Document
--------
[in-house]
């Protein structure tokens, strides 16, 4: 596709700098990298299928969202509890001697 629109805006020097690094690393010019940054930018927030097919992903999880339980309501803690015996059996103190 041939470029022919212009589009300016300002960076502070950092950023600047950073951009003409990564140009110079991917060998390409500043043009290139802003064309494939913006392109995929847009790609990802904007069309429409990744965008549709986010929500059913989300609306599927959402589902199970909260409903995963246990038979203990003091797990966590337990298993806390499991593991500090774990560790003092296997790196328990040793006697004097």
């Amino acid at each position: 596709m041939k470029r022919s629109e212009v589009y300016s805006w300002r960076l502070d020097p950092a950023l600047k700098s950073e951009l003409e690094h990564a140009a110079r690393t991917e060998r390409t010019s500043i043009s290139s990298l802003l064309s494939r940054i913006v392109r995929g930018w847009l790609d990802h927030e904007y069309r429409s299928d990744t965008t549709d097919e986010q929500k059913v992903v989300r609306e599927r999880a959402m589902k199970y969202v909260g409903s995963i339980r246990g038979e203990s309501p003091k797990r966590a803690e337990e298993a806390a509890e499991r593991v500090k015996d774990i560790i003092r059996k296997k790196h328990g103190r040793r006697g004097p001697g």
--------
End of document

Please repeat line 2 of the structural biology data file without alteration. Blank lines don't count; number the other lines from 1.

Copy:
């Protein structure tokens, strides 16, 4: 596709700098990298299928969202509890001697 629109805006020097690094690393010019940054930018927030097919992903999880339980309501803690015996059996103190 041939470029022919212009589009300016300002960076502070950092950023600047950073951009003409990564140009110079991917060998390409500043043009290139802003064309494939913006392109995929847009790609990802904007069309429409990744965008549709986010929500059913989300609306599927959402589902199970909260409903995963246990038979203990003091797990966590337990298993806390499991593991500090774990560790003092296997790196328990040793006697004097």